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Патент USA US3083174

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March 26, 1963
E. c. LEAYCRAFT ETAL
3,033,164
METHOD OF PRODUCING F ERRITE BODIES
Filed Nov. 10, 1959
3 Sheets-Sheet 1
FIG.1
I
18
"
.
SELECT PULSES
I2
FULL SELECT"0‘
' 2s
: HALF7
|
FULL SELECT"?!
| SELECT "0"
24
HALF
9
5.2
FVI
5.0
707° 4.75
4.5
25
100150
250
500
CONTINUOUS
FIRING
INTERRUPTED FIRING
QUENGH TEMP. IN DEGREES GENTIGRADE '
‘
.
INVENTORS
EDGA/R G. LEAYGRAFT
GEORGE H. MORRIS,JR.
March 26, 1963
_ E. c. LEAYCRA‘FT ETAL
3,083,164
METHOD OF PRODUCING FERRITE BODIES
Filed Nov. 10. 1959
3 Sheets-Sheet 5
105-
-
100
uva
I
UV’
MV
35 -
uvi
'
29—
\ 0%"
4.0
VI
\IIVO
3'5
'
3.0
1.50
1.40 —
15
“Sec.
1.30
'
1.20 —
1.10
1.00
.1\
a
is
C@
3,083,164
Patented Mar. 26, 1963
2
3,083,164
Edgar C. Leaf/craft, Woodstock, and George H. Morris,
.lr., Hopewell Junction, N.Y., assignors to international
METHOD (FF PRUDUQING FERRITE BGDEES
Business Machines Corporation, New York, N.Y., a
corporation of New York
Filed Nov. 1t}, 1959, Ser. No. 852,0%7
2 Claims. (Cl. 252-625)
ness of the hysteresis loop of the body. In view of the
fact that a body used as a coincident current device may
receive a plurality of half select pulses before receiving
a full select pulse, the reduction by each pulse must be
kept as small as possible to minimize the diminution of
the full select output signal.
Similarly, if the body is in the “0” state and a half
select “l”'drive pulse is ‘applied, the degree of magnetiz
ation in the “0” direction will also be reduced. This re
This invention relates to ferrite magnetic materials of 10 duction in magnetization gives rise to an output upon
the spinel type generally referred to as ferrospinels, and
a “9” selection which appears as a noise signal and must
relates particularly to an improved method for processing
therefore be minimized.
bodies of such materials so as to provide bodies having
As will be hereinafter more fully described, the hys
improved squareness of the hysteresis characteristic.
teresis squareness of a body may be defined as the ratio
Ferrospinel bodies are employed as magnetic memory 15 of the output of switching from a disturbed “1” state
elements and as pulse transfer elements in computers and
to the “0” state, expressed as rVl, divided by the output
other data processing apparatus. When the ferrospinels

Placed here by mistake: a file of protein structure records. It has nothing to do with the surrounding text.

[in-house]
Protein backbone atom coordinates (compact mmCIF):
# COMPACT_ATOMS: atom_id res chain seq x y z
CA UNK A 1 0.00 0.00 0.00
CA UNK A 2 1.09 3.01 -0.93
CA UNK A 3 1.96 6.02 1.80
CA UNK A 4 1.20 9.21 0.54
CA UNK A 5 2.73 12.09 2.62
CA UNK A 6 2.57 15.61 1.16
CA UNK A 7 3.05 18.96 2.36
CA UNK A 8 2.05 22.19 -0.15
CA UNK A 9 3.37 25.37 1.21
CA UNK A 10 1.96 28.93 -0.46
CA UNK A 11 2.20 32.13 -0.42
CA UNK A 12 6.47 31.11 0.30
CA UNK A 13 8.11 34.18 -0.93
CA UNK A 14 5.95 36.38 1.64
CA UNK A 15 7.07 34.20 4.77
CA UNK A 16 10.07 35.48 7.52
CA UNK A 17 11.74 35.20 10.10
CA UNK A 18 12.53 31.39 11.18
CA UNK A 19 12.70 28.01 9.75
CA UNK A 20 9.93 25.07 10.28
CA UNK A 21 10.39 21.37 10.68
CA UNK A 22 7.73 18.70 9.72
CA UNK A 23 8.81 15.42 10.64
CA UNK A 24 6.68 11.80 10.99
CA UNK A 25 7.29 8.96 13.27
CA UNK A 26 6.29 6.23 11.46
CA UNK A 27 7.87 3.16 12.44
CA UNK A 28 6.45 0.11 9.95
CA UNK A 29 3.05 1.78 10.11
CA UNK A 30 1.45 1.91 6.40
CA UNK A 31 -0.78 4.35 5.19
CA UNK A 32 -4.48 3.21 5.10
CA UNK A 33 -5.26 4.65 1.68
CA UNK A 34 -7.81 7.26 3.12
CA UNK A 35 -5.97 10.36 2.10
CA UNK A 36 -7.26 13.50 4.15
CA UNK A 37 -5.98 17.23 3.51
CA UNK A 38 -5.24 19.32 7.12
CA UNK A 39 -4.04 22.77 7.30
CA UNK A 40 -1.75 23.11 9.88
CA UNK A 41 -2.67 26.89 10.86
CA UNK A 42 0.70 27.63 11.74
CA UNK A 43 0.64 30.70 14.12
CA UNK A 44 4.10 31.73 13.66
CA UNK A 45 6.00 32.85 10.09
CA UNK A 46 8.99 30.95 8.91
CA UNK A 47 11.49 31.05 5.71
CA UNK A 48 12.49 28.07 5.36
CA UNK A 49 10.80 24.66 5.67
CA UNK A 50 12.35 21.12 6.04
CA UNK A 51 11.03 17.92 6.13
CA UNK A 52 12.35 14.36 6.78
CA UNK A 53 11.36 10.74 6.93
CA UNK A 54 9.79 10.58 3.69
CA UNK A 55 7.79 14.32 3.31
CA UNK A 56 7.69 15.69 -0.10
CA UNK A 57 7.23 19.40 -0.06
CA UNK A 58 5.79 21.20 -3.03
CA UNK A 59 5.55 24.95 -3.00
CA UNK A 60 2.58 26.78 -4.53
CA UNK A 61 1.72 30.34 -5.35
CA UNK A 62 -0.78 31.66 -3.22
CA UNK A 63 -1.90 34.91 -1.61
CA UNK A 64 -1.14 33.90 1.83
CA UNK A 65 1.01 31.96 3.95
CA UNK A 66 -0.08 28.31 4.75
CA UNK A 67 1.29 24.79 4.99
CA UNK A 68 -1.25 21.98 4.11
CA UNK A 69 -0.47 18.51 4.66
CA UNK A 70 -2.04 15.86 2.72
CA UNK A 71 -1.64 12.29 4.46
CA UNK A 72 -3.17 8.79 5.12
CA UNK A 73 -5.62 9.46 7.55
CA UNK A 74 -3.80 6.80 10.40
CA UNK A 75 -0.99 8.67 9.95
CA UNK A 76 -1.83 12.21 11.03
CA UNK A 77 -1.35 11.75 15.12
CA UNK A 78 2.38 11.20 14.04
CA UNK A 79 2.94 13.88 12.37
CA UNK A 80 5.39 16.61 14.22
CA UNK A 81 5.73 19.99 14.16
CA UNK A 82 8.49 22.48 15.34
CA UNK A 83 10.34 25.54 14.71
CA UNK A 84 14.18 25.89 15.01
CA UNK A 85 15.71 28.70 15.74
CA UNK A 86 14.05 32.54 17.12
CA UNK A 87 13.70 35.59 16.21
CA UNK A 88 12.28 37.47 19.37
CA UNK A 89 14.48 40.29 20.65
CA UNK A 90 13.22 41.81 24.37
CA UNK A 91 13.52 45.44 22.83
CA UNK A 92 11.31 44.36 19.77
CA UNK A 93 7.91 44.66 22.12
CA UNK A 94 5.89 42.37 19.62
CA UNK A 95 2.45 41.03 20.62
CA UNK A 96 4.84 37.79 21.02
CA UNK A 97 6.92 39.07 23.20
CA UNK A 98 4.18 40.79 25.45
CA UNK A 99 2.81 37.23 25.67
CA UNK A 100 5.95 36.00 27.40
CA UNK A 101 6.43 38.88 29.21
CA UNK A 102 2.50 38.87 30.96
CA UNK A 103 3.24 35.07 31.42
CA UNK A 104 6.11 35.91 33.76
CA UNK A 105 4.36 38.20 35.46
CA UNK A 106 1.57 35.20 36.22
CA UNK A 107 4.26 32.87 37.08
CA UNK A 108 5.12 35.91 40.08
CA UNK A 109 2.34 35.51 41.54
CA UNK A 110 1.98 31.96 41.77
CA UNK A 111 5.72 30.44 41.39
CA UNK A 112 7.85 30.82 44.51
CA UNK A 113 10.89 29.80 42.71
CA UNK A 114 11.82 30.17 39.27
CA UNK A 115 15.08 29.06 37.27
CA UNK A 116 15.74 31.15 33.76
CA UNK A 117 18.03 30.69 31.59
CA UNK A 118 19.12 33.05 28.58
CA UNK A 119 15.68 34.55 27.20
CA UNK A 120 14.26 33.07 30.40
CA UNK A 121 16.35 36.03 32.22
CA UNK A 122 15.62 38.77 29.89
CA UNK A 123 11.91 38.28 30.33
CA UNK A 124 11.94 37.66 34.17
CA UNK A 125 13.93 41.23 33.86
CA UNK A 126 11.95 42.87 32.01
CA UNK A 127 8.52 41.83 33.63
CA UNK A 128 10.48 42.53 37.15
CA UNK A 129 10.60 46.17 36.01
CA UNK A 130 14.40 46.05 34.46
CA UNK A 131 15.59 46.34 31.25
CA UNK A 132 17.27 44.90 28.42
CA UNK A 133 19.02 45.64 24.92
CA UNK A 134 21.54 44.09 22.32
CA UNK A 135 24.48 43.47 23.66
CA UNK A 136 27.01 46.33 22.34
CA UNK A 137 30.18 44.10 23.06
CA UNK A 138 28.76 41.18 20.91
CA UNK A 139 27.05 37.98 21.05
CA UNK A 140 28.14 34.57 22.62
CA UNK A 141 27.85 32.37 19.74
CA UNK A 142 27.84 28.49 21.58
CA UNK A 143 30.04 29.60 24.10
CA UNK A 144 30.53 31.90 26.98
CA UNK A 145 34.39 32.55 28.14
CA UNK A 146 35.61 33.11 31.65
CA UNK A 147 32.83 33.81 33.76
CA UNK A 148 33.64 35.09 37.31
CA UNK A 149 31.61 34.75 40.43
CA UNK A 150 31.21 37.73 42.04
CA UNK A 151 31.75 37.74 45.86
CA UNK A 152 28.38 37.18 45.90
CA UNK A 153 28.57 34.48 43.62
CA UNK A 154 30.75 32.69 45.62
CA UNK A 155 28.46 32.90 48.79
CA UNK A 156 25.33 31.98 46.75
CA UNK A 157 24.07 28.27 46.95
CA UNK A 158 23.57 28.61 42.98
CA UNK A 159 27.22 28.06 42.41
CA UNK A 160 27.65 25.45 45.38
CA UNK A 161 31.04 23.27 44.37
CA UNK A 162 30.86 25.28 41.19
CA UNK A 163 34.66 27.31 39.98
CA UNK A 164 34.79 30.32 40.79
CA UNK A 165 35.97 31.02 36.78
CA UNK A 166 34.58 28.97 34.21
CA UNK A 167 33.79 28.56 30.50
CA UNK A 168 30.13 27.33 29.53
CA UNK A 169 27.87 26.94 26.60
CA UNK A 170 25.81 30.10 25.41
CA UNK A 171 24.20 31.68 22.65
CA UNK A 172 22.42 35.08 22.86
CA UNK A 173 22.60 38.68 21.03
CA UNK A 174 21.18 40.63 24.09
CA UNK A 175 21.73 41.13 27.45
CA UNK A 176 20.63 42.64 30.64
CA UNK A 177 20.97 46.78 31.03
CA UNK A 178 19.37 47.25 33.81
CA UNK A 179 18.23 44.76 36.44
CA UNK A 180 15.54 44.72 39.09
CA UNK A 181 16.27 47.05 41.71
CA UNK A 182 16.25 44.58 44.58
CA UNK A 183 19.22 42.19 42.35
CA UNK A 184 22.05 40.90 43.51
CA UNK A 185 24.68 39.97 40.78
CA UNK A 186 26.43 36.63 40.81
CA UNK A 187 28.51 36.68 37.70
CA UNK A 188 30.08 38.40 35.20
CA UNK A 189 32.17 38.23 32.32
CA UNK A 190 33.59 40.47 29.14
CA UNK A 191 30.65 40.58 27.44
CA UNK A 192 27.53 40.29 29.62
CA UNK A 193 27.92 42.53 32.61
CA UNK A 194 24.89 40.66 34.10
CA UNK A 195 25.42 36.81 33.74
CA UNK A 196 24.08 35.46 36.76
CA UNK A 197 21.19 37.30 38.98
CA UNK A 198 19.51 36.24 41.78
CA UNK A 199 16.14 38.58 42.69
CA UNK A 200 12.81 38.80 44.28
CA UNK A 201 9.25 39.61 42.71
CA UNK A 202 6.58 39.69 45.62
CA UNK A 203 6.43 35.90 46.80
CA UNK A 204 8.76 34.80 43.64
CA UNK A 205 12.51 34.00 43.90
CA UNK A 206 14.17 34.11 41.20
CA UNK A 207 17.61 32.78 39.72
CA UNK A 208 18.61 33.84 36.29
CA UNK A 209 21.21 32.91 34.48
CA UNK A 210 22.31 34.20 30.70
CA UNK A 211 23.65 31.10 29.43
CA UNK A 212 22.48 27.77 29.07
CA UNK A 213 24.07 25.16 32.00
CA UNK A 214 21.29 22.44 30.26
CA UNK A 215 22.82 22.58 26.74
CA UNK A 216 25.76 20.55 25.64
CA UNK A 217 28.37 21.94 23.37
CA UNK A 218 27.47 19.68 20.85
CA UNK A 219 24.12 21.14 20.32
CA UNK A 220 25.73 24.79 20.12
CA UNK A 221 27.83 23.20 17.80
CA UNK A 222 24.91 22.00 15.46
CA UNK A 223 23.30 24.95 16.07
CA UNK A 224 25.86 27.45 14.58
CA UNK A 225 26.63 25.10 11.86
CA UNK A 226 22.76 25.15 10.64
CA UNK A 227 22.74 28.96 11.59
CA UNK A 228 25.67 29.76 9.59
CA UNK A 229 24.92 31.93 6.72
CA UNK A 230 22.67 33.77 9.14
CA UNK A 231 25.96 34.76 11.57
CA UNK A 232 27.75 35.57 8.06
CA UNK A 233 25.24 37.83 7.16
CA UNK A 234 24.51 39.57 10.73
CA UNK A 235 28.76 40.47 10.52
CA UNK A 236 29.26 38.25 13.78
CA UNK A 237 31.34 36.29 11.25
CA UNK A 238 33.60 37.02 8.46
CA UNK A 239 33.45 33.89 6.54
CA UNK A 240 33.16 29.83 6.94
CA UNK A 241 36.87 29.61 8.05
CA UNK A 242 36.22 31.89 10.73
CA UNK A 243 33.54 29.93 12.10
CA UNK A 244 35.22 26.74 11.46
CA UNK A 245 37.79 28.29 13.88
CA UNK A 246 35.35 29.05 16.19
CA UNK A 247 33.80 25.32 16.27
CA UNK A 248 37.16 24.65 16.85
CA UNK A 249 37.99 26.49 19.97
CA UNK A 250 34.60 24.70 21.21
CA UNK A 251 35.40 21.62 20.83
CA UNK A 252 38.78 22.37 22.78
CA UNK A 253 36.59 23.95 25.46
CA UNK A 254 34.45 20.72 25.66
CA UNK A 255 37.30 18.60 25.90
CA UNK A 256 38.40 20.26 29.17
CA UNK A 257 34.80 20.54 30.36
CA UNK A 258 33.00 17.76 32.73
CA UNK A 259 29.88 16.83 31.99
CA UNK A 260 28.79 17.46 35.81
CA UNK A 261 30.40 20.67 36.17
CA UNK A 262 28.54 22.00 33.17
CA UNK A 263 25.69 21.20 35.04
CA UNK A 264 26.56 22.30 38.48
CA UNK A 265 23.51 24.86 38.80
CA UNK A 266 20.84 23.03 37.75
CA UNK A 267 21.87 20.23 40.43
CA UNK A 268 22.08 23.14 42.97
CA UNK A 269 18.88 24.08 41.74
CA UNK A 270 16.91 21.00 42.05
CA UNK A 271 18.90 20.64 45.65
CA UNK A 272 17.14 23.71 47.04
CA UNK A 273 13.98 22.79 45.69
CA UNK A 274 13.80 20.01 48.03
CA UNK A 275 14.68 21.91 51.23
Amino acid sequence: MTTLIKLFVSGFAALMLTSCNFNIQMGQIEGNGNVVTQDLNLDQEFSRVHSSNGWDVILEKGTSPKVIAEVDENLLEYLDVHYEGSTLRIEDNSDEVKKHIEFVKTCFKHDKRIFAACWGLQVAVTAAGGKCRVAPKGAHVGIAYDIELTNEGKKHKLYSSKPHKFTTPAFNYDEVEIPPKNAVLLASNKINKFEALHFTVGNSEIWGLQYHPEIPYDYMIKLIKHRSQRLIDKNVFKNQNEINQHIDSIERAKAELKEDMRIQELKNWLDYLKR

of switching from a disturbed “0” state to the “0” state,
are employed as memory devices, the squareness of the
expressed as wVu. It is a further object of the invention
hysteresis characteristic is of particular importance. The
to improve the 1.VI/WVO ratio of magnetic ferrite cores.
most usual application requiring a maximum of hysteresis 20
The foregoing and other objects, features and advan
squareness is the application involving the use of ferro
tages oi the invention will be apparent from the follow
spinel bodies for coincident current memory devices in
ing more particular description of speci?c embodiments of
which the bodies have a high degree of squareness mak
the invention as illustrated in the accompanying drawings.
ing possible to switch the magnetic state of the bodies
In the drawings:
upon the occurance of two simultaneously existing cur 25
FIGURE 1 shows a hysteresis loop and indicates dia
rent pulses, one of which alone is of insu?icient intensity
grammatically full and half select pulses for switching
to produce magnetic switching. This type of memory
a body represented by the loop from one magnetic state
device is well known in the art.
to another.
Ferrospinel bodies are produced by sintering bodies
FEGURE 2 is a diagrammatic showing of a sintering
pressed from mixed powders of ferric oxide and one or 30 cycle ‘in accordance with the invention.
more bivalent metal oxides. During the sintering oper
FiGURE 3 is a chart showing the effects on the
ation, the constituents of the molded bodies arrange them
IVl/wVo ratio of cooling to various temperatures during
selves to form a spinel type crystal structure. Processes
the sintering cycle.
and compositions for producing these ferrospinel struc
FIGURES 4a and 4b are charts showing respective
35
tures are well known.
The primary object of the present invention is to im
prove the squareness characteristic obtained from these
spinel type crystal structures and this improvement is
brought about by interrupting the sintering process by
cooling the cores and, thereafter, reheating the cores and
continuing the sintering process for the completion of
the desired sintering time interval.
As previously noted, a square loop memory body de
sirably exhibits a maximum possible amount of square
ness in order that its magnetic state will be substantially
undisturbed by a pulse having one half the intensity of
a pulse capable of changing the magnetic state of the
IVl/wVo ratios of cores produced by interrupted sintering
cycles and cores produced by uninterrupting sintering
cycles.
As has been previously noted, ferrospinel bodies em
ployed as magnetic memory elements are desirably pos
sessed of a square hysteresis characteristic. In FIGURE
1, there is indicated generally at 10, a hysteresis loop of
such a body. The loop is drawn on conventional B and
H coordinates. If there is applied to the body a full
select “1” driving force on the H axis as indicated by
the pulse 12, the body will be driven to a +B state or
a “l” state as indicated by the point 14 on the loop, and,
when the driving force is relieved, the residual mag
body. In all such bodies, however, there is some degree
netism in the core will be at a value indicated by the